Archibald T (fr) wrote: What a bizarre little movie. Camping films seem to have permeated the film masses in the 80s. Something about summer camp was meant to be entertaining. It can be. Take 'Meatballs' for example, but by the late 80s these camp movies kind of went off the cliff. This film is one such example of the genre.A sadist guides a small group of campers that consist of mainly four boys on a wilderness hike. He bullies the youngest, Alan, who is from the city. His mission is to teach these boys lessons in the wild. Funny thing happens. He goes berserk and aggressively tries to force the boys to accept his ideology. Then he gets his leg broken and has to rely on the boys for survival. Also there's some white water rafting scenes and a mountain climbing scene that was well photographed. John Alcott who was the cinematographer died before the films release and to give this film any kind of credit whatsoever it'd have to go to Alcott. The cinematography is just beautiful. The story does have a few elements of interest in terms of two opposing forces that are in some way alike can't come to a certain understanding of one another when it comes to teaching moral lessons in the wild. Alan and Vic are these two opposing forces with different ideals. The way Kevin Bacon and Sean Astin play off each other is one part of the film that is worth looking at, but the whole meaning of the film is subjective in the end since we, the audience, can't find one point of entry that makes this film worth your time.Splicing together new footage of Sean Astin "explaining" the story as the story is being told is just pointless. It contributes nothing to the enterprise. Also the abrupt ending will make you groan, but also make you think in terms of the genre. If there was ever a camping movie to end all camping movies, it'd be White Water Summer.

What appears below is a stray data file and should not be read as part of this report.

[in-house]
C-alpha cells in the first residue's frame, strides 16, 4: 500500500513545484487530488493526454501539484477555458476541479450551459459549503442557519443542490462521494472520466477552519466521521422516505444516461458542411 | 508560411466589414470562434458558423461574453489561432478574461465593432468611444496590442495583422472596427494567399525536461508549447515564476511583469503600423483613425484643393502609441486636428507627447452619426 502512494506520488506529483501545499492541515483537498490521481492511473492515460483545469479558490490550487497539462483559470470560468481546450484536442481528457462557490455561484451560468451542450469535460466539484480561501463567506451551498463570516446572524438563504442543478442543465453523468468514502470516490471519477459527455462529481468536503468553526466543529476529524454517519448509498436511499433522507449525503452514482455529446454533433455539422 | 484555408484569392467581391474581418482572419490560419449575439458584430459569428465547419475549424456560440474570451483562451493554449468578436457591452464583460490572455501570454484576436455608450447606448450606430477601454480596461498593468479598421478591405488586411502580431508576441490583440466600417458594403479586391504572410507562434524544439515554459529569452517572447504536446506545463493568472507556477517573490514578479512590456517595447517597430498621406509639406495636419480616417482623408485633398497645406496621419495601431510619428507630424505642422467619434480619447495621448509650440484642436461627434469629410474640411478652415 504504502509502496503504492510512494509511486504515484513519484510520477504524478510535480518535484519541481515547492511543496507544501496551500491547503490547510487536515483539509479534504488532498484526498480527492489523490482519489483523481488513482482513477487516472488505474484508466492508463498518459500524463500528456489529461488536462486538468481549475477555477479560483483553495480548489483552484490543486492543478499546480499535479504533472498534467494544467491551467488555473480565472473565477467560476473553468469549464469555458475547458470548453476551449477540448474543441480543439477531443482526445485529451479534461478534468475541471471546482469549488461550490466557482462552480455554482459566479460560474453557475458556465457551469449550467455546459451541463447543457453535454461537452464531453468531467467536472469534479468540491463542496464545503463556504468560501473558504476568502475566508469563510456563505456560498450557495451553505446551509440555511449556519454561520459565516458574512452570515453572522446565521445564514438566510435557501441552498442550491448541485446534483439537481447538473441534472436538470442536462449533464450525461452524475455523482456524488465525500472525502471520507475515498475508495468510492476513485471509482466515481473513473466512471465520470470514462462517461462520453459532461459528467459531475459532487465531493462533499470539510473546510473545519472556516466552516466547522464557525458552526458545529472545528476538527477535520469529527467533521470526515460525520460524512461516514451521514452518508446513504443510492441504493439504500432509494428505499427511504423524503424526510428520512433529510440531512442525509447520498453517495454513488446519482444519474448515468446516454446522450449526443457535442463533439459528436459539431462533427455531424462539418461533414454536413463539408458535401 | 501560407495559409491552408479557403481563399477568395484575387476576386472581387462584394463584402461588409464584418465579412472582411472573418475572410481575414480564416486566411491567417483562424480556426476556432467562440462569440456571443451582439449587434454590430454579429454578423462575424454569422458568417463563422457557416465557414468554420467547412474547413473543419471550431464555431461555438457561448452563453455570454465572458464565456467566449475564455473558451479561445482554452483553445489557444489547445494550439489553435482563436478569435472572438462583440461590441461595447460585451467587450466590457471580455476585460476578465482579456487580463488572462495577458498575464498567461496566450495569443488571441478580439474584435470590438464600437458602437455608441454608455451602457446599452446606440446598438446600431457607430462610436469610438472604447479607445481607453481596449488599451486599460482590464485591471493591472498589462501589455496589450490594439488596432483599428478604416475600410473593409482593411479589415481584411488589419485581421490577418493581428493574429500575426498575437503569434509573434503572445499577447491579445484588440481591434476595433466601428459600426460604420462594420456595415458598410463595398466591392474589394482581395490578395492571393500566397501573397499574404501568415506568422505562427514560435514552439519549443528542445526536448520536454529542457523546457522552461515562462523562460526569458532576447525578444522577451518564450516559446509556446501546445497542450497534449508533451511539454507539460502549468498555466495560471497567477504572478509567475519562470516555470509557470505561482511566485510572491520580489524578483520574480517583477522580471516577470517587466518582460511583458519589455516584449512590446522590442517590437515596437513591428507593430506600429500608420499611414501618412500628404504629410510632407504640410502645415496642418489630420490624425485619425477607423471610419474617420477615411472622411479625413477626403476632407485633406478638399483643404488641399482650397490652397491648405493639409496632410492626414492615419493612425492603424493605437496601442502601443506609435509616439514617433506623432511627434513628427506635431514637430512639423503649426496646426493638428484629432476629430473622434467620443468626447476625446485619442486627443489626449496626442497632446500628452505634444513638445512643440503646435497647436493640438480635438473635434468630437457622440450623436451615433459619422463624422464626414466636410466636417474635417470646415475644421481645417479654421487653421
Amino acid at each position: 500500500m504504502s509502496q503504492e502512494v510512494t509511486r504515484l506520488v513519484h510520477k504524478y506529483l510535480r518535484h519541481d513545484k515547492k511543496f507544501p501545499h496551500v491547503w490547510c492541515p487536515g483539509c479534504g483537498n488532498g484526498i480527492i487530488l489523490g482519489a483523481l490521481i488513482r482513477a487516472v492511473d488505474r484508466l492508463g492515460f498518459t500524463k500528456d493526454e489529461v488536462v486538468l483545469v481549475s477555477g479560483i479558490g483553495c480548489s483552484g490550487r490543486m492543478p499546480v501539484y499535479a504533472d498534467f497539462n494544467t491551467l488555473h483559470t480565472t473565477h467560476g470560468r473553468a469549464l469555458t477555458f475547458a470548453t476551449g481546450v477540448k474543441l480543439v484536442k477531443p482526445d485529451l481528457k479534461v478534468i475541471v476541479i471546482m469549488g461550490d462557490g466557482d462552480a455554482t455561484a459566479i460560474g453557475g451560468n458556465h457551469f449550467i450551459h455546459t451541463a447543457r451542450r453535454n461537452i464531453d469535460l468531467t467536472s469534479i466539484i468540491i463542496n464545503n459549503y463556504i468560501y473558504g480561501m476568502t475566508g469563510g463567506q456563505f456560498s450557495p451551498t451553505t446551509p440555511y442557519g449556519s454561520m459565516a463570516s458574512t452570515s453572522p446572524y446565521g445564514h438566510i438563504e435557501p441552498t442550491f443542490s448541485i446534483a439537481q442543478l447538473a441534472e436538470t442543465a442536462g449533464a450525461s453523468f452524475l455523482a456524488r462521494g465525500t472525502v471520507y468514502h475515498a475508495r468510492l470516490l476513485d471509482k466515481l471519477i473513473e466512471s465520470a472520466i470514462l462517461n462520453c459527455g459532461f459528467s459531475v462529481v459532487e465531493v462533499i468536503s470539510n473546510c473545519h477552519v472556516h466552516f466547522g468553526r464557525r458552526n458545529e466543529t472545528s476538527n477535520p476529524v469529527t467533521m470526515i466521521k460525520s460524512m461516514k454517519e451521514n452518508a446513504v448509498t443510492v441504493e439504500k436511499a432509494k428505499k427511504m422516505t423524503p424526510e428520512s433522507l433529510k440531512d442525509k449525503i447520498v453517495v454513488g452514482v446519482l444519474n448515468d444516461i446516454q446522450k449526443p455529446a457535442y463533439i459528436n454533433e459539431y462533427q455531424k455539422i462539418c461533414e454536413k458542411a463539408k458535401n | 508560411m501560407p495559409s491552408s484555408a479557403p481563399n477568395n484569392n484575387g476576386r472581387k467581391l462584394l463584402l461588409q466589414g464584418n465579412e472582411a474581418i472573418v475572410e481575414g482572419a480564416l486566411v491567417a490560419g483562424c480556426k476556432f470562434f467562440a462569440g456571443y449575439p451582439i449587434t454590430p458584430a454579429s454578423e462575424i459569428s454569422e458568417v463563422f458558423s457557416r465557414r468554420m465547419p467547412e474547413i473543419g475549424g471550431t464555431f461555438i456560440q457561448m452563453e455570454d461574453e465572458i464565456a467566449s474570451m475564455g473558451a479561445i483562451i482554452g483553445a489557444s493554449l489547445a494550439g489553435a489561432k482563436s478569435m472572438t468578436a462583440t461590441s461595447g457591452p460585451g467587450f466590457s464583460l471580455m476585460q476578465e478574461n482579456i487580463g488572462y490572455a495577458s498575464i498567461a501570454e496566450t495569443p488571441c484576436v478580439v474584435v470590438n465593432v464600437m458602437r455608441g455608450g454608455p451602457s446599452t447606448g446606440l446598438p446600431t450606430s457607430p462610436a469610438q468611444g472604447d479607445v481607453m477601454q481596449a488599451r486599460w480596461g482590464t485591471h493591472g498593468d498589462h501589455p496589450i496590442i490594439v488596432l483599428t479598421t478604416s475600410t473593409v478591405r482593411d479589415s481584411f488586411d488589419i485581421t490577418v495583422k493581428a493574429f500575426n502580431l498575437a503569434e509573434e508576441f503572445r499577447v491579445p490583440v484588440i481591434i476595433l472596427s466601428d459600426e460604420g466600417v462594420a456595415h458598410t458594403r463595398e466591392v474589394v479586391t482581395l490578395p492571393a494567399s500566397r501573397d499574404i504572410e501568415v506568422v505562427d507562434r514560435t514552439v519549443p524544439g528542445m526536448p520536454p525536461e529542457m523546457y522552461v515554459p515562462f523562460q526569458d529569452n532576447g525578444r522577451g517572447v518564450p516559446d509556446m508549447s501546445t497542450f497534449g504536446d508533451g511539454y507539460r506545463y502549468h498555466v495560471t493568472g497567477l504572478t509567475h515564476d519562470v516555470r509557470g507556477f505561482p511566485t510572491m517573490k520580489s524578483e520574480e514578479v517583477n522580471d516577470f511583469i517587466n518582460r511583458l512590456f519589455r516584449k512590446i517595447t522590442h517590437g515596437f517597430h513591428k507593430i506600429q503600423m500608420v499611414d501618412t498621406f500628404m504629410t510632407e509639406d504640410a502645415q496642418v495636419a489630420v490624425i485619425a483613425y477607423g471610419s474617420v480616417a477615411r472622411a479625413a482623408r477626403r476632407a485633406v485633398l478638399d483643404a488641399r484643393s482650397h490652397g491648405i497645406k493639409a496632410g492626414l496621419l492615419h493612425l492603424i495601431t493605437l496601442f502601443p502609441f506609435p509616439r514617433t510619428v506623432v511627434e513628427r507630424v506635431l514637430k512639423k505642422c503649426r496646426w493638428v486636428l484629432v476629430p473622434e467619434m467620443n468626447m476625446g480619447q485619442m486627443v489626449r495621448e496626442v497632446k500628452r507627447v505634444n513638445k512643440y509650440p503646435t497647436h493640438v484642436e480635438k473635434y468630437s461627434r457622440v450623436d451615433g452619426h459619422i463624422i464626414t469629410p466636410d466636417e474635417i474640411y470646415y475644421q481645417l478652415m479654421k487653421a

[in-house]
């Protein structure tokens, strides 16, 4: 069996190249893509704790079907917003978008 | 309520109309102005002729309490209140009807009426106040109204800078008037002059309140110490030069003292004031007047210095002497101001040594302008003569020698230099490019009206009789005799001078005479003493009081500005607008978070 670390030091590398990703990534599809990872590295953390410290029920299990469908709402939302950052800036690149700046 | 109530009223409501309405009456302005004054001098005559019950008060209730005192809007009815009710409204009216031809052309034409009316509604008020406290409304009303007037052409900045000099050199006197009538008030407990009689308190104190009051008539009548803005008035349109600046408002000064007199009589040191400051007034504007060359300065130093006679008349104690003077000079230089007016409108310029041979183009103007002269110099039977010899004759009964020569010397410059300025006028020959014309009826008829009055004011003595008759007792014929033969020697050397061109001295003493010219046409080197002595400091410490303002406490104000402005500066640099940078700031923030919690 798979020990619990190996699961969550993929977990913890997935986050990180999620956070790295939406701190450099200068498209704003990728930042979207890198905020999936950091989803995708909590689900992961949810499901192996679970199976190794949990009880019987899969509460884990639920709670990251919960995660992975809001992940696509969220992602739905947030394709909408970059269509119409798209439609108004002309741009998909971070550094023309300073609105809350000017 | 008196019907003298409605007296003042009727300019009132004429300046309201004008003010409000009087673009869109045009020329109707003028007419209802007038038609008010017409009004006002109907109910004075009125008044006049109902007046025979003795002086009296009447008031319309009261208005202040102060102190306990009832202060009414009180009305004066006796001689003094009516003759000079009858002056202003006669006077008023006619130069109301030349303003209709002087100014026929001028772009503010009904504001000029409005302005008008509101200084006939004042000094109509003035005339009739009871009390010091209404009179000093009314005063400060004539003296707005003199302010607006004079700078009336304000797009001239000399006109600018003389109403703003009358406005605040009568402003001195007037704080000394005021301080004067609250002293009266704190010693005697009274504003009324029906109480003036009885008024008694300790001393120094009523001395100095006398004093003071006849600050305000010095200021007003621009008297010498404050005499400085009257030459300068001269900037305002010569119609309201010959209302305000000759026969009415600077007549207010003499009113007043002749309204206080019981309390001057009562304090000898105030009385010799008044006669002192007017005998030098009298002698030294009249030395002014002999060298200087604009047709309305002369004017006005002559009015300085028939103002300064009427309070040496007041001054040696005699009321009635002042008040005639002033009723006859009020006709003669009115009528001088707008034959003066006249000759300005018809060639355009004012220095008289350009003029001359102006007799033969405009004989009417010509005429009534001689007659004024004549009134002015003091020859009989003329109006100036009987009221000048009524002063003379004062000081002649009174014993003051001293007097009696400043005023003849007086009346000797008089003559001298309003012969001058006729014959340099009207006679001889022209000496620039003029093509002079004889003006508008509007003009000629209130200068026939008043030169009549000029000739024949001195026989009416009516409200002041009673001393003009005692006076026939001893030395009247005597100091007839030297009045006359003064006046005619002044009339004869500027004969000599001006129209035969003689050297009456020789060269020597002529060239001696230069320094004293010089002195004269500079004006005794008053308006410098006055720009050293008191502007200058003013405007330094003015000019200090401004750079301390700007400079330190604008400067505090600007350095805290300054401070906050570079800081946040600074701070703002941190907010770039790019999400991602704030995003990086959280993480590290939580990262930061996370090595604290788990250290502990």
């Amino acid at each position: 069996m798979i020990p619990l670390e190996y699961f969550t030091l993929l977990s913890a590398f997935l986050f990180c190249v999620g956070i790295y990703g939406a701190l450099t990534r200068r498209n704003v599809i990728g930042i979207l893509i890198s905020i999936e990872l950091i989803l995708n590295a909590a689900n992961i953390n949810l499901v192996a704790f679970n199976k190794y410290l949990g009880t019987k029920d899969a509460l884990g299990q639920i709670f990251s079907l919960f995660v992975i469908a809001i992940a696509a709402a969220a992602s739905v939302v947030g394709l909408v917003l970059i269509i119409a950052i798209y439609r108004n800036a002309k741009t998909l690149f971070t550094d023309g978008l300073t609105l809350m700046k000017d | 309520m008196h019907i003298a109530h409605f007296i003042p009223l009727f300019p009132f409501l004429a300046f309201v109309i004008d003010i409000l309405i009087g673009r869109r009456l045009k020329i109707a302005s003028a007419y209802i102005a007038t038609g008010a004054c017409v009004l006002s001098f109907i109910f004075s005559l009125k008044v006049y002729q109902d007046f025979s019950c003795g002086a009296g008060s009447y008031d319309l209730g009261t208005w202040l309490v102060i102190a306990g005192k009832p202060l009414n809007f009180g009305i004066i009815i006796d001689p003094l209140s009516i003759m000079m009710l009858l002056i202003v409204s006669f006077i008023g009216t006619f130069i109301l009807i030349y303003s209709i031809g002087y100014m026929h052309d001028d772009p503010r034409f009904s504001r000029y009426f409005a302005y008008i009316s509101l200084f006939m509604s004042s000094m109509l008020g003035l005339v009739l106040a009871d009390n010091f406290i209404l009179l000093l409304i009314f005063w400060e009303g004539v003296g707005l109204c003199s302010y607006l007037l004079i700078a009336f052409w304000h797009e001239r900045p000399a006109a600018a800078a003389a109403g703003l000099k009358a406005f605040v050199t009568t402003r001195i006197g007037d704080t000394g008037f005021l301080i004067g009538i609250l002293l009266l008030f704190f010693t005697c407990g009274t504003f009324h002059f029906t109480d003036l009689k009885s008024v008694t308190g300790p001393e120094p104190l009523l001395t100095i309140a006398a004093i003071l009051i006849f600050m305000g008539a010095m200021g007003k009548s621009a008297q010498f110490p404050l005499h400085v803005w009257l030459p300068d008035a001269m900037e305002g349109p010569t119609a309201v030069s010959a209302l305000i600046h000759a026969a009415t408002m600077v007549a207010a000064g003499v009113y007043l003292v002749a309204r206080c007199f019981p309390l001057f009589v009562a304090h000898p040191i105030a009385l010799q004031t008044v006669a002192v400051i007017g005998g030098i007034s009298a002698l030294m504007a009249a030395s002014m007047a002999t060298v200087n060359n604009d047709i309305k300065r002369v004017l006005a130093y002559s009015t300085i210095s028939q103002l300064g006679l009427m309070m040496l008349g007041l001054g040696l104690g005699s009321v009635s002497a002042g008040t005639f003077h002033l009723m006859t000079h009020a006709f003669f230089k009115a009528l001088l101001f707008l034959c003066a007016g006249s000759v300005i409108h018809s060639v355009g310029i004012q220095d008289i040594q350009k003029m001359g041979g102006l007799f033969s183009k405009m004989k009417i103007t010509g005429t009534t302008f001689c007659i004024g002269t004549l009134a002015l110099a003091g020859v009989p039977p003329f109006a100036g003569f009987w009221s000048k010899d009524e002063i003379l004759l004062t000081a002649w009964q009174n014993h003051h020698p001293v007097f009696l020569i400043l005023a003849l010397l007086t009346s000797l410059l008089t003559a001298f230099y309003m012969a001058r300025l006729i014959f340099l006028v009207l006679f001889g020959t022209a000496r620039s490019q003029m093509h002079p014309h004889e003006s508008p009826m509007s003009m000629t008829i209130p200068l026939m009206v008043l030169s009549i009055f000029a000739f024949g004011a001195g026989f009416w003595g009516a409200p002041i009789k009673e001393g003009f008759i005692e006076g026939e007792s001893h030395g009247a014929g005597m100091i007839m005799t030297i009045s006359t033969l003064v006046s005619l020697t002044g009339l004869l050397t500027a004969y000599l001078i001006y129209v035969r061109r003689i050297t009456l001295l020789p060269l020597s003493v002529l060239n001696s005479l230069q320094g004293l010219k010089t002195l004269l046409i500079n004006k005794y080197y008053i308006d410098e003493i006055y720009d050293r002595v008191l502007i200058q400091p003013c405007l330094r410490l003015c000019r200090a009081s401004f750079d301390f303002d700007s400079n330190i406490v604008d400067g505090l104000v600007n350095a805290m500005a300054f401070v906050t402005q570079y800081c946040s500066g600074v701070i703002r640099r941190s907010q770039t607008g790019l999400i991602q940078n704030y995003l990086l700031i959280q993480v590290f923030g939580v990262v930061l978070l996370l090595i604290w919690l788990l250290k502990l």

Ruhan R (au) wrote: I loved this movie. At first it seemed like just another fun comedy with a n interesting concept but it changed into something much larger. The hotel room scene was fantastic, I loved the things God was saying, especially about everyone being his children. A good plot with strong acting, worth watching.

Miguel A (de) wrote: Todo o discurso altamente patritico e pr-militar de "Sergeant York" (C) desculpvel (e compreensvel, em plena Segunda Guerra Mundial), quando o filme em si oferece cinema de primeira qualidade e um banquete de "food for thought" relacionado como uma questo to interessante quanto intemporal: como pode um soldado manter a sua integridade moral perante Deus, quando a guerra o obriga a tudo o que possa contrariar isso? Questo essa que se torna ainda mais complexa quando o dom do soldado (uma pontaria certeira) parece ser uma ddiva de Deus. Gary Cooper personifica esse conflito com um papel merecedor de todos os pr (C)mios possveis e capaz de conduzir o filme sem grande necessidade de recorrer aos actores secundrios (igualmente excelentes). Al (C)m disso, "Sergeant York" (C) uma master-class de Howard Hawks em termos de como pode um filme ser dividido em trs actos sem que nenhum desses prejudique o equilbrio do todo (ainda que os primeiros 30 minutos paream demasiado hesitantes). Aqui temos portanto um filme de 1941 que pode muito bem ter sido a inspirao para o sniper que citava a Bblia antes de disparar, no "Soldado Ryan", ou para o desertor em auto-interrogatrio da conscincia, na "Barreira Invisvel". A sua influncia pode ir ainda mais longe e chegar aos versos dos National, quando se ouve: "I gave my heart to the army / The only sentimental thing I could think of". mesmo isso. At (C) porque o "Sergeant York" (C) um doce de pessoa obrigado a prestar servio a um "Lemonworld". 4,5/5

Peter P (ca) wrote: Charming with a nice performance from Gary Cooper, and way better then the gaudy remake.

Alberto C (us) wrote: Way better than the first carrie, the ending just as it supposed to be 1/4?

Neil G (mx) wrote: I love it even though it's a rubbish film

Shawn S (ca) wrote: This is a decent slasher and mystery with a pretty good cast.

Lee M (jp) wrote: A successful film not just because of the marriage of the right actor in the appropriate genre, but also the timely infusion of challenging questions about a nation at war.